I made another change to my appearance in preparation for sabbatical: I got a hair-cut. Now, that’s not really any big news, but it’s kind of a drastic hair-cut, so I thought I’d mention it. I’ve had short hair for some time now (the longest it’s been since freshman year of college has been shoulder-length, and that’s never lasted for more than a few months), but this week when I went to visit the Amazing Audrey, she took almost all of it off.

Hair? What hair?

Two separate days, two different t-shirts, both white. When I’m not teaching, I am so boring.

If I were teaching next week, I don’t think I would have gone this short. But there’s something wonderful about knowing that while I’m in class, I won’t have all eyes in the room trained on me; I won’t have to look professional or teacherly; I won’t even have to wear make-up! (j.k. I will totally be wearing make-up since I can’t go out to walk the dog without mascara.) This idea is so liberating that I just needed to liberate almost all of the hairs from my head.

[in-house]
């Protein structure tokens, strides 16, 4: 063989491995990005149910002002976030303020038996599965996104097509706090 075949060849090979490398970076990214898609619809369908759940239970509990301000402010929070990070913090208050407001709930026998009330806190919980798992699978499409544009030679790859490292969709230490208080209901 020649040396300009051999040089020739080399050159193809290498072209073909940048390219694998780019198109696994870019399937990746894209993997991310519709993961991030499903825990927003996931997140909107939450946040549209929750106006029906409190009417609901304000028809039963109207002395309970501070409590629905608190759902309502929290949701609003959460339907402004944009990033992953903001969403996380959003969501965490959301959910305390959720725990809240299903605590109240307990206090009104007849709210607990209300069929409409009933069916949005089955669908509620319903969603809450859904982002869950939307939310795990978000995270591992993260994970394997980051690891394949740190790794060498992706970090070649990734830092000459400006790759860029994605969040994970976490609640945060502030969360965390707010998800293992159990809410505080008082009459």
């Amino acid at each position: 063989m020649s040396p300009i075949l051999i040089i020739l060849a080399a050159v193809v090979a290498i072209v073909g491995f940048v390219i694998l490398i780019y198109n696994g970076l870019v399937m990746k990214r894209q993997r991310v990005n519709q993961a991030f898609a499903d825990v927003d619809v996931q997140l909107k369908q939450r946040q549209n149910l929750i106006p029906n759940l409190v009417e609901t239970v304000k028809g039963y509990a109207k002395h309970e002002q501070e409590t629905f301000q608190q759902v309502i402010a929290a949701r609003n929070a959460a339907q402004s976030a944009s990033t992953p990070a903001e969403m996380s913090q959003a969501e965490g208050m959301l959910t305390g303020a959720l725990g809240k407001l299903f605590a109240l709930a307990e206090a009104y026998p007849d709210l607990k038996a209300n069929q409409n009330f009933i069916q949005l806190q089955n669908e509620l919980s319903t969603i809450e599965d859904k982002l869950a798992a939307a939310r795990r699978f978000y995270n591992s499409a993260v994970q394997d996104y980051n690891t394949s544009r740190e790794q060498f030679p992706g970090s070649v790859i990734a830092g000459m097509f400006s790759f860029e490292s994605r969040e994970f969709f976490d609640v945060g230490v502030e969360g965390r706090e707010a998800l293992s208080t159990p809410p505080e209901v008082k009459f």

And now, I think I’m ready. My first class is Tuesday at 2 p.m., and I will probably not sleep very much on Monday night. But that sleeplessness will also be an effect of me binging sister-focused horror movies for a week and a half. Whatevs.

Wish me luck — I’ll let you know how it goes!

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Tube Dog

Pontooning Powers

At the start of the summer, we got a boat — a big deal for us — and we’ve tried to put it to as much use as possible these past few months. We’ve been doing a pretty darn good job, although we’ve done a bit of traveling and have had a little weird weather. Even Roo is getting in on the action, equipped with an pretty cool life jacket we got her (Trevor refused to get a pink one with little anchors all over it, citing “safety” and other blah blah blahs, so she’s got a super boring yellow one with a “high safety rating.” blah.)

And I don’t really have a lot to say about our pontooning adventures; they’re pretty low-key (although last weekend while hanging out with my friend Lisa and her family we went over a big wave and the front end dipped into the lake and we thought we were going to sink and possibly perish, but, of course, we did not). But here are some stories of the floatings we’ve had so far.

The Power family came out for the weekend in July, and we even got Rachel to come up from Florida. Florida! Along with the human Power family, we welcomed a new canine member of the family to the boat: Cheekah, a little gray Chihuahua who, unfortunately, didn’t get to meet Roo, but they probably would have been best friends and moved to New York together to get jobs as fashion magazine interns. Or as circus performers. Or pasta makers.